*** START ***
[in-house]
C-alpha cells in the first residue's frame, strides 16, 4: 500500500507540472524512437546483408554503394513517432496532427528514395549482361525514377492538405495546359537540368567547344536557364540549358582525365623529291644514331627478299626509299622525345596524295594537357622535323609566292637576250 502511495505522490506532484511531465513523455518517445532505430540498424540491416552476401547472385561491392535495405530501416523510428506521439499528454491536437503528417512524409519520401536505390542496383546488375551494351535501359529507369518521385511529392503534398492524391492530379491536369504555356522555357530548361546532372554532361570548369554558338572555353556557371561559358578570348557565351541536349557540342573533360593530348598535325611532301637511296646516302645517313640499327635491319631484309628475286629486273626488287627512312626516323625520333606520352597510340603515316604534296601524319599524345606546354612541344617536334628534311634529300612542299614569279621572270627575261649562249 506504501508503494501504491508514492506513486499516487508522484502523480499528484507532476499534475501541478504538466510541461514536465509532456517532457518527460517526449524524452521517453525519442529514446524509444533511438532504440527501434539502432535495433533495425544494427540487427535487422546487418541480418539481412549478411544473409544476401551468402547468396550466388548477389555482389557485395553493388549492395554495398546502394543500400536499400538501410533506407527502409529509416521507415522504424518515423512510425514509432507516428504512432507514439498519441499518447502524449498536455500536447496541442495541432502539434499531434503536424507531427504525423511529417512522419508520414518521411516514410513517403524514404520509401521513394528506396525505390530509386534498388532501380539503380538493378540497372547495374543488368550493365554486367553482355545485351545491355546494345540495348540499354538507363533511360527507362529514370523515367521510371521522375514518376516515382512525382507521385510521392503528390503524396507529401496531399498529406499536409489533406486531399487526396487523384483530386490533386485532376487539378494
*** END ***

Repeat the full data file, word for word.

[in-house]
C-alpha cells in the first residue's frame, strides 16, 4: 500500500507540472524512437546483408554503394513517432496532427528514395549482361525514377492538405495546359537540368567547344536557364540549358582525365623529291644514331627478299626509299622525345596524295594537357622535323609566292637576250 502511495505522490506532484511531465513523455518517445532505430540498424540491416552476401547472385561491392535495405530501416523510428506521439499528454491536437503528417512524409519520401536505390542496383546488375551494351535501359529507369518521385511529392503534398492524391492530379491536369504555356522555357530548361546532372554532361570548369554558338572555353556557371561559358578570348557565351541536349557540342573533360593530348598535325611532301637511296646516302645517313640499327635491319631484309628475286629486273626488287627512312626516323625520333606520352597510340603515316604534296601524319599524345606546354612541344617536334628534311634529300612542299614569279621572270627575261649562249 506504501508503494501504491508514492506513486499516487508522484502523480499528484507532476499534475501541478504538466510541461514536465509532456517532457518527460517526449524524452521517453525519442529514446524509444533511438532504440527501434539502432535495433533495425544494427540487427535487422546487418541480418539481412549478411544473409544476401551468402547468396550466388548477389555482389557485395553493388549492395554495398546502394543500400536499400538501410533506407527502409529509416521507415522504424518515423512510425514509432507516428504512432507514439498519441499518447502524449498536455500536447496541442495541432502539434499531434503536424507531427504525423511529417512522419508520414518521411516514410513517403524514404520509401521513394528506396525505390530509386534498388532501380539503380538493378540497372547495374543488368550493365554486367553482355545485351545491355546494345540495348540499354538507363533511360527507362529514370523515367521510371521522375514518376516515382512525382507521385510521392503528390503524396507529401496531399498529406499536409489533406486531399487526396487523384483530386490533386485532376487539378494